Original Research

Entrepreneurship training: Why trainee selection is as vital as training design and delivery

Clint Davies, Menisha Moos, Jurie van Vuuren
Acta Commercii | Vol 23, No 1 | a1134 | DOI: https://doi.org/10.4102/ac.v23i1.1134 | © 2023 Clint Davies, Menisha Moos, Jurie van Vuuren | This work is licensed under CC Attribution 4.0
Submitted: 20 February 2023 | Published: 13 November 2023

About the author(s)

Clint Davies, Department of Business Management, Faculty of Economic and Management Sciences, University of Pretoria, Pretoria, South Africa
Menisha Moos, Department of Business Management, Faculty of Economic and Management Sciences, University of Pretoria, Pretoria, South Africa
Jurie van Vuuren, Department of Business Management, Faculty of Economic and Management Sciences, University of Pretoria, Pretoria, South Africa

Abstract

Orientation: Entrepreneurship education (EE) and entrepreneurship training (ET) programmes have boomed but many studies have questioned the degree of applied benefits realised from the training.

Research purpose: The purpose of this research was to resolve the weaknesses and inconsistencies found in prior research concerning ET efficacy.

Motivation for the study: This research aimed to reveal more precisely why and how ET is effective.

Research design, approach and method: The study was quantitative and quasi-experimental, and the data were collected in a non-probability purposive sampling strategy from 234 respondents. The eventual sample size was 184 (before) and 184 (after), in a matched-pair sample, based on the number of usable surveys with a response rate of 78.63%. The study statistics included simple regression and multiple-hierarchical regression analyses.

Main findings: Results indicated entrepreneurial self-efficacy (ESE) had a greater direct impact on entrepreneurial competencies (r = 0.613) and business management skills (r = 0.552) than training design did (r = 0.471; r = 0.400), respectively. Furthermore, multiple-hierarchical regression showed that ESE mediates the impact of training design on entrepreneurial competencies and business management skills.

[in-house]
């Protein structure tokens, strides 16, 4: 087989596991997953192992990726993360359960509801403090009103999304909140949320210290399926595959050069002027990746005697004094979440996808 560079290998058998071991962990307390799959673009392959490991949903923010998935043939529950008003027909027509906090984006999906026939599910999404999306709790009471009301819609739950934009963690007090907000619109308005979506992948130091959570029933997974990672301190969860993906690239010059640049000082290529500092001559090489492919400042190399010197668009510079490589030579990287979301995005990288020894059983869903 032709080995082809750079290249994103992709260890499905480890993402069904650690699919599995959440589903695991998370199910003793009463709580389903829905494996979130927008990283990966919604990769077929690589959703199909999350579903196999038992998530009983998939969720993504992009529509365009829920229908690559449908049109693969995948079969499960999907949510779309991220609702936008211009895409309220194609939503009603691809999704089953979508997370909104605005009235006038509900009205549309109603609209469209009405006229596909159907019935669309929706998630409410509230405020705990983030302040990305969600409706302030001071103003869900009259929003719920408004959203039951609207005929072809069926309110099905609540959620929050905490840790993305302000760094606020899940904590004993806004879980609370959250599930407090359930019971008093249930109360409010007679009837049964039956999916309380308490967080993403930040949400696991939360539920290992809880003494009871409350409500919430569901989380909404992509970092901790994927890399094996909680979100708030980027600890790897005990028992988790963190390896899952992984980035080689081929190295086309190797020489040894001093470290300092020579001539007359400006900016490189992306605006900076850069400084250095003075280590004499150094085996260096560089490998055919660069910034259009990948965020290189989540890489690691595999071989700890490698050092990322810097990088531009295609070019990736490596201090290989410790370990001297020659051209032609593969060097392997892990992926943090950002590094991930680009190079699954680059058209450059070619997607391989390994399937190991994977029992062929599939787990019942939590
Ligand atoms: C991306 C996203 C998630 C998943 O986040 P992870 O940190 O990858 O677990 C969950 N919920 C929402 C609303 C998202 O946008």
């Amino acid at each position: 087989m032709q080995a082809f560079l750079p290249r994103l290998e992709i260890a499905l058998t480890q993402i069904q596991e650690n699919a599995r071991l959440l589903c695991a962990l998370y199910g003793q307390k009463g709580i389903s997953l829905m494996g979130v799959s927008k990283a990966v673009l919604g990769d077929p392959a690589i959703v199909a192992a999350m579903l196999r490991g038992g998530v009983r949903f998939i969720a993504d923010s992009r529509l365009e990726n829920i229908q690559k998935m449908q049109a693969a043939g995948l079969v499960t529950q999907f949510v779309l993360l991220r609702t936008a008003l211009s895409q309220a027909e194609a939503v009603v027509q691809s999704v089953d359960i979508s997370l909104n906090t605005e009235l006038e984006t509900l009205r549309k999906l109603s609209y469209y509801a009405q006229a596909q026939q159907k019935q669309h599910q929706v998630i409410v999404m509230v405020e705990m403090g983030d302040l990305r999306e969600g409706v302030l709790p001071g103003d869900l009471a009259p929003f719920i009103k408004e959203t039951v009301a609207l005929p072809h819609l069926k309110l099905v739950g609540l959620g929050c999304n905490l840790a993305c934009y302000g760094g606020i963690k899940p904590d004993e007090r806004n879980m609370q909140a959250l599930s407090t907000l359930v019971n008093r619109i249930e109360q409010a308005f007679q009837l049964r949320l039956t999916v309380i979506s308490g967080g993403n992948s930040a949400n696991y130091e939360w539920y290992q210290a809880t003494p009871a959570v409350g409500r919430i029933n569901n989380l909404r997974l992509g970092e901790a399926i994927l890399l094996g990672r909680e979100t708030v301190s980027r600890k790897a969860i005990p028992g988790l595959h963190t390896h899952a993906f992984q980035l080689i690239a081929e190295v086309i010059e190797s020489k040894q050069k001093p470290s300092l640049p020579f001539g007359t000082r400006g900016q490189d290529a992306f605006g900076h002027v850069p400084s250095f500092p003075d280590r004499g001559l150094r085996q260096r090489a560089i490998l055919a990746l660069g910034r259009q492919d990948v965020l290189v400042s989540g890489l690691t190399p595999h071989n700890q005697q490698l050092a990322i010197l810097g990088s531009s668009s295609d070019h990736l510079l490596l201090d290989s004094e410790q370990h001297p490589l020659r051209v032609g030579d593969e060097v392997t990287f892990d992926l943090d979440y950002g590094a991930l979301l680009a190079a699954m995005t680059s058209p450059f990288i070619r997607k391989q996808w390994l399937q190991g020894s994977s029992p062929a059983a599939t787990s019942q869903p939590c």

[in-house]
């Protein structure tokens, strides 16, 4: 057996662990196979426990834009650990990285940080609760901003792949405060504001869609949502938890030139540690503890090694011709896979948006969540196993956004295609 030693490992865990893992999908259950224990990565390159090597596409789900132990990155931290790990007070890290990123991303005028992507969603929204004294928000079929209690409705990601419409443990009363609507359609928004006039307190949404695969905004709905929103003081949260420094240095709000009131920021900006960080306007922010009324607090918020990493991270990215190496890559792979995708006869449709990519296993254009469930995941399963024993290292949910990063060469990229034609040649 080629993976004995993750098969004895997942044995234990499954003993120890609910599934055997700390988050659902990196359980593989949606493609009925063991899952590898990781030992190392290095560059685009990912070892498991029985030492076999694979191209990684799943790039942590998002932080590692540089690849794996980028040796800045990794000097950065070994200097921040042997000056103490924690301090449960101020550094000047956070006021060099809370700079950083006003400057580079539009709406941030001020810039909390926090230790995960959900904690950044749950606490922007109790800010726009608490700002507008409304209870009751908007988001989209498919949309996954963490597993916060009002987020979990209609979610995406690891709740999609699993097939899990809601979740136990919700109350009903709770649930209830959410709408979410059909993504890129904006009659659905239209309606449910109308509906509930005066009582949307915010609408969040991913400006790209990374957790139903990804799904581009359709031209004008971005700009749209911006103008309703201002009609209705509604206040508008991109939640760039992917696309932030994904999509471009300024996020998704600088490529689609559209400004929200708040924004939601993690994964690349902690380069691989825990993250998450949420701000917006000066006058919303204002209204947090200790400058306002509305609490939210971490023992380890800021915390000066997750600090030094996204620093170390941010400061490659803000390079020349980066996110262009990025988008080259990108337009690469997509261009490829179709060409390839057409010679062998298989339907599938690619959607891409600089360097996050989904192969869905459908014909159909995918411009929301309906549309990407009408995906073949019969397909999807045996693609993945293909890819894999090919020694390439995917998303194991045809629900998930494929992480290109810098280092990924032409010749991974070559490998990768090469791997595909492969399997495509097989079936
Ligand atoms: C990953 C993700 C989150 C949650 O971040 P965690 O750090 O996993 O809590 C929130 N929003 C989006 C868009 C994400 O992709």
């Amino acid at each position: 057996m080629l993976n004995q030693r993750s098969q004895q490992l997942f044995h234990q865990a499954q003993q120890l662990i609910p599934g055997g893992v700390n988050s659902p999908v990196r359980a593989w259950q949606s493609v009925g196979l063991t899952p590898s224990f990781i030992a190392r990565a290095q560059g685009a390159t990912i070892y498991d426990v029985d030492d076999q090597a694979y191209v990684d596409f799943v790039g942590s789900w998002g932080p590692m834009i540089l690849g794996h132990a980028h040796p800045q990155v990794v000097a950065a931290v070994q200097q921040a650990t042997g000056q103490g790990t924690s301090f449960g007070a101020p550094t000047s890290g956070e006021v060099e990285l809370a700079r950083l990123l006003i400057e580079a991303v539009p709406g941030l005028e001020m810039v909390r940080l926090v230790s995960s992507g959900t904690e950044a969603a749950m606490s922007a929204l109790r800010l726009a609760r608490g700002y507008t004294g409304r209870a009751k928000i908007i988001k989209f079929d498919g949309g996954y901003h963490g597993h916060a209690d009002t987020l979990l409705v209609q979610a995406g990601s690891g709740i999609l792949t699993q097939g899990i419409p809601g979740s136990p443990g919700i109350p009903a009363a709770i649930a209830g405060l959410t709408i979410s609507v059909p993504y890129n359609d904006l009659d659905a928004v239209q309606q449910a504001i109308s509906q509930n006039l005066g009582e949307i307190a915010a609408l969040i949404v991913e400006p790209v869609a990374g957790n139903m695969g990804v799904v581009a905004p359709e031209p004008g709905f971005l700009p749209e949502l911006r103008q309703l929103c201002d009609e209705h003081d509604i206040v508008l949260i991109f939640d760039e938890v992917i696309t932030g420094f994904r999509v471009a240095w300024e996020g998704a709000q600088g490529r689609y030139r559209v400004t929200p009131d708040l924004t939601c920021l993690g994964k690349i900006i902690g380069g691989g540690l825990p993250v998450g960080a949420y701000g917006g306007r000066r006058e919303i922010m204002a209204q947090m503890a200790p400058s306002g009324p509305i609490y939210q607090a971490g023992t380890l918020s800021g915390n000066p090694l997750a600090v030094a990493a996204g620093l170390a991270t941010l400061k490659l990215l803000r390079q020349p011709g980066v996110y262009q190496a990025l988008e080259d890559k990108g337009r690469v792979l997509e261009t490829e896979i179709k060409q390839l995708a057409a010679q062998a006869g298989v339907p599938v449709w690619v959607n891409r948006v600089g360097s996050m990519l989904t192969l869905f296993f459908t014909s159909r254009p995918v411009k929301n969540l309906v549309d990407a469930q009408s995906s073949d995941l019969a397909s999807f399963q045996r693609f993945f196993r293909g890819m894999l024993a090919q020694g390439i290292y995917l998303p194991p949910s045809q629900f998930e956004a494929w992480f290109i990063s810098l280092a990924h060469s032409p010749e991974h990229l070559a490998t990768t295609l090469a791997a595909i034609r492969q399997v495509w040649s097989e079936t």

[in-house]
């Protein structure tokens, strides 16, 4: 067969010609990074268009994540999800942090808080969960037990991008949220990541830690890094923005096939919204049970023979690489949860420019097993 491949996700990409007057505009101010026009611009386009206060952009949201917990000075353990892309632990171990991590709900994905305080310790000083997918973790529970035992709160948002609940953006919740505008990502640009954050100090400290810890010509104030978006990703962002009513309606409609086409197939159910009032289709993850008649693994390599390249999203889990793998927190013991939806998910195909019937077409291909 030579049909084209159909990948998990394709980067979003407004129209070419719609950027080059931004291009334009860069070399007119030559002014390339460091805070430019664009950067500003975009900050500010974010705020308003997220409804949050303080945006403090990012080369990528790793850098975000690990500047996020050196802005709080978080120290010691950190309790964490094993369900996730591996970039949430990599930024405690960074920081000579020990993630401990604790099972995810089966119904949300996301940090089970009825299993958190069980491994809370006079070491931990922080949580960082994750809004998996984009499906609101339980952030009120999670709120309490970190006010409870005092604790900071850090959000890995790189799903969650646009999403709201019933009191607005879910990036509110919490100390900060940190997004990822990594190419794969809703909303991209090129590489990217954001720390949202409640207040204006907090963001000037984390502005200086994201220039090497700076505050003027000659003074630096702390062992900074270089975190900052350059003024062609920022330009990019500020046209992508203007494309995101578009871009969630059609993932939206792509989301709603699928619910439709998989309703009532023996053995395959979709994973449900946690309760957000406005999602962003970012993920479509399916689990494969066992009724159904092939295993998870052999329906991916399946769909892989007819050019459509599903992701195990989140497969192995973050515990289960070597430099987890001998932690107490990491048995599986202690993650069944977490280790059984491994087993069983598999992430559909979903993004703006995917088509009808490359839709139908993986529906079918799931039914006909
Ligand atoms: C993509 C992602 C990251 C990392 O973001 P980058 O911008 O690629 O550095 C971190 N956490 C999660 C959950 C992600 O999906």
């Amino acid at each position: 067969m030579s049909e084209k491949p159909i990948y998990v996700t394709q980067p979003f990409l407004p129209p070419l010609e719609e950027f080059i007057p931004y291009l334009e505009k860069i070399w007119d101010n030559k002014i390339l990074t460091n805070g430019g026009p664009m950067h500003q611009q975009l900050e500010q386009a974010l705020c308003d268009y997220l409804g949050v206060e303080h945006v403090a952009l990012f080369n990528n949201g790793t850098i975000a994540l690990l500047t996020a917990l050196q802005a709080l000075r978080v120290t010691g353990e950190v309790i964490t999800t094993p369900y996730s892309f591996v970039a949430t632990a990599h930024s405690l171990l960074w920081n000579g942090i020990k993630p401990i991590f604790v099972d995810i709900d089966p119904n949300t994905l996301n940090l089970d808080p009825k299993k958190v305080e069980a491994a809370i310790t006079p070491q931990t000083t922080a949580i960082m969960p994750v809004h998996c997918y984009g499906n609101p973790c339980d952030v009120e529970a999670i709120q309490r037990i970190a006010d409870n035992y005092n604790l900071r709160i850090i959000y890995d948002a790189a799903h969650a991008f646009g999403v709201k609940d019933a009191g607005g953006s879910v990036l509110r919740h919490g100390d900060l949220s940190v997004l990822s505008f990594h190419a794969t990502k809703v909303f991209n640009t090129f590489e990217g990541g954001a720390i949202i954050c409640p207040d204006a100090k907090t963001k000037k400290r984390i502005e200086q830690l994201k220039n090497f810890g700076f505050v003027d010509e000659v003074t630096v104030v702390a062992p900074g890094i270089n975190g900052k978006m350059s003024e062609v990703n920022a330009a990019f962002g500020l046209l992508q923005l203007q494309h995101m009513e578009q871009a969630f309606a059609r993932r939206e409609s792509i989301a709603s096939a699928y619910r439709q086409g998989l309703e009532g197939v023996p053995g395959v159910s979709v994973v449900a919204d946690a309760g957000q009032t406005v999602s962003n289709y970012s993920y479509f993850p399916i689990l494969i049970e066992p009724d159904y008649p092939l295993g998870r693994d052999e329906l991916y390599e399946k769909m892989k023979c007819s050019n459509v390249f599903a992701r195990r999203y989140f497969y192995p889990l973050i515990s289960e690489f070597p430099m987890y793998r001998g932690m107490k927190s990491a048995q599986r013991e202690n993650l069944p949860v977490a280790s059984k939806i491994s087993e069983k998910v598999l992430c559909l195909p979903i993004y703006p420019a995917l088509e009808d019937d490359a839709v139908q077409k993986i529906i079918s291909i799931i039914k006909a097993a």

Practical/managerial implications: Without high levels of ESE, ET is likely to be ineffective regardless of how well designed or delivered it is, because the trainees’ abilities make all the difference. Trainee selection is therefore a key determinant of ET efficacy.

Contribution/value-add: There is an innovative mediation effect of ESE on the impact that ET has on entrepreneurship human capital (EHC). This extends the implication of seminal work on self-efficacy theory into the realm of ET and EHC outcomes.


Keywords

entrepreneurship training; entrepreneurship human capital; training efficacy; training design; entrepreneurial self-efficacy

JEL Codes

A20: General; E24: Employment • Unemployment • Wages • Intergenerational Income Distribution • Aggregate Human Capital • Aggregate Labor Productivity; I25: Education and Economic Development

Sustainable Development Goal

Goal 8: Decent work and economic growth

Metrics

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